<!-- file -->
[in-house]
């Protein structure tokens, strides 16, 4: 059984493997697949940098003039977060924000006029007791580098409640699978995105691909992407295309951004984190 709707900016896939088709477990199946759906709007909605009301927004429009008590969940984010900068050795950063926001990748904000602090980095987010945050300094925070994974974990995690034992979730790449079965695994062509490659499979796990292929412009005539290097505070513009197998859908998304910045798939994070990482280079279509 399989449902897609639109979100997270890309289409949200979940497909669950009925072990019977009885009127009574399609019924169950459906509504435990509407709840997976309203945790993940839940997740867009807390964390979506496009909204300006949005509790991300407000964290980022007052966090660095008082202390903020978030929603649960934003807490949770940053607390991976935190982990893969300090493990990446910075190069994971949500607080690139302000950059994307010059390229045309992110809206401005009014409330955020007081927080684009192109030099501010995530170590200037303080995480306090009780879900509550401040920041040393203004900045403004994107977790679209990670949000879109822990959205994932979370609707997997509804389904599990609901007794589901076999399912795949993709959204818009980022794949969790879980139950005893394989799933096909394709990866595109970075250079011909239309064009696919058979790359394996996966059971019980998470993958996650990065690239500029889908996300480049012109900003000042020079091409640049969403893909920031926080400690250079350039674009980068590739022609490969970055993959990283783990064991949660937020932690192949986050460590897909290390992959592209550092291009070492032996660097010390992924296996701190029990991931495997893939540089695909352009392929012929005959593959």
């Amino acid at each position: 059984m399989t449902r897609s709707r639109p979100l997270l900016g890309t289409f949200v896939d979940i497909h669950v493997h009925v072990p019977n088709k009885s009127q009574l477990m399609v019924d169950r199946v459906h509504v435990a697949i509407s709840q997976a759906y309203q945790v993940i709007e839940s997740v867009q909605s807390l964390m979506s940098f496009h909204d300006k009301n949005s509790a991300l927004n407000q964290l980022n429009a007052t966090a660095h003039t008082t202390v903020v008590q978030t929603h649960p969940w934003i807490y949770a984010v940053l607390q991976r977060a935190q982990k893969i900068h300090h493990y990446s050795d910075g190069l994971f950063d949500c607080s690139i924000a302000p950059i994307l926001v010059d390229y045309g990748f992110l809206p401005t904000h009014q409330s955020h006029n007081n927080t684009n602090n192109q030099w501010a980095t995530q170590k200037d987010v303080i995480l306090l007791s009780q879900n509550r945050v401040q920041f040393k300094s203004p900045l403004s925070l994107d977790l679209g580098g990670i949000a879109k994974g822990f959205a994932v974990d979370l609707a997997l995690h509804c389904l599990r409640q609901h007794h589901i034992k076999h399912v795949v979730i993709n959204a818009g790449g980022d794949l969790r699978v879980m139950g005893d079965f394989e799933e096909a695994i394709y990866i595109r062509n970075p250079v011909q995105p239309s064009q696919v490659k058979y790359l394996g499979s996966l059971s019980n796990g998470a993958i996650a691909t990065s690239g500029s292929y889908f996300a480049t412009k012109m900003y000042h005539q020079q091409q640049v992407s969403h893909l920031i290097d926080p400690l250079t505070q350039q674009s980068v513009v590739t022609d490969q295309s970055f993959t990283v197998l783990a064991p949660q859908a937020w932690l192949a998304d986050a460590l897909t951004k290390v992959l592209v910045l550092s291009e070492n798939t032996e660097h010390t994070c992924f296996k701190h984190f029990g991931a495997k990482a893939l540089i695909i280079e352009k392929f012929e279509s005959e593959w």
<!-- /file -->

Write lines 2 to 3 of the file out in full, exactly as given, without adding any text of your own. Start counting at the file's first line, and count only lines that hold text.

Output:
């Protein structure tokens, strides 16, 4: 059984493997697949940098003039977060924000006029007791580098409640699978995105691909992407295309951004984190 709707900016896939088709477990199946759906709007909605009301927004429009008590969940984010900068050795950063926001990748904000602090980095987010945050300094925070994974974990995690034992979730790449079965695994062509490659499979796990292929412009005539290097505070513009197998859908998304910045798939994070990482280079279509 399989449902897609639109979100997270890309289409949200979940497909669950009925072990019977009885009127009574399609019924169950459906509504435990509407709840997976309203945790993940839940997740867009807390964390979506496009909204300006949005509790991300407000964290980022007052966090660095008082202390903020978030929603649960934003807490949770940053607390991976935190982990893969300090493990990446910075190069994971949500607080690139302000950059994307010059390229045309992110809206401005009014409330955020007081927080684009192109030099501010995530170590200037303080995480306090009780879900509550401040920041040393203004900045403004994107977790679209990670949000879109822990959205994932979370609707997997509804389904599990609901007794589901076999399912795949993709959204818009980022794949969790879980139950005893394989799933096909394709990866595109970075250079011909239309064009696919058979790359394996996966059971019980998470993958996650990065690239500029889908996300480049012109900003000042020079091409640049969403893909920031926080400690250079350039674009980068590739022609490969970055993959990283783990064991949660937020932690192949986050460590897909290390992959592209550092291009070492032996660097010390992924296996701190029990991931495997893939540089695909352009392929012929005959593959």
């Amino acid at each position: 059984m399989t449902r897609s709707r639109p979100l997270l900016g890309t289409f949200v896939d979940i497909h669950v493997h009925v072990p019977n088709k009885s009127q009574l477990m399609v019924d169950r199946v459906h509504v435990a697949i509407s709840q997976a759906y309203q945790v993940i709007e839940s997740v867009q909605s807390l964390m979506s940098f496009h909204d300006k009301n949005s509790a991300l927004n407000q964290l980022n429009a007052t966090a660095h003039t008082t202390v903020v008590q978030t929603h649960p969940w934003i807490y949770a984010v940053l607390q991976r977060a935190q982990k893969i900068h300090h493990y990446s050795d910075g190069l994971f950063d949500c607080s690139i924000a302000p950059i994307l926001v010059d390229y045309g990748f992110l809206p401005t904000h009014q409330s955020h006029n007081n927080t684009n602090n192109q030099w501010a980095t995530q170590k200037d987010v303080i995480l306090l007791s009780q879900n509550r945050v401040q920041f040393k300094s203004p900045l403004s925070l994107d977790l679209g580098g990670i949000a879109k994974g822990f959205a994932v974990d979370l609707a997997l995690h509804c389904l599990r409640q609901h007794h589901i034992k076999h399912v795949v979730i993709n959204a818009g790449g980022d794949l969790r699978v879980m139950g005893d079965f394989e799933e096909a695994i394709y990866i595109r062509n970075p250079v011909q995105p239309s064009q696919v490659k058979y790359l394996g499979s996966l059971s019980n796990g998470a993958i996650a691909t990065s690239g500029s292929y889908f996300a480049t412009k012109m900003y000042h005539q020079q091409q640049v992407s969403h893909l920031i290097d926080p400690l250079t505070q350039q674009s980068v513009v590739t022609d490969q295309s970055f993959t990283v197998l783990a064991p949660q859908a937020w932690l192949a998304d986050a460590l897909t951004k290390v992959l592209v910045l550092s291009e070492n798939t032996e660097h010390t994070c992924f296996k701190h984190f029990g991931a495997k990482a893939l540089i695909i280079e352009k392929f012929e279509s005959e593959w």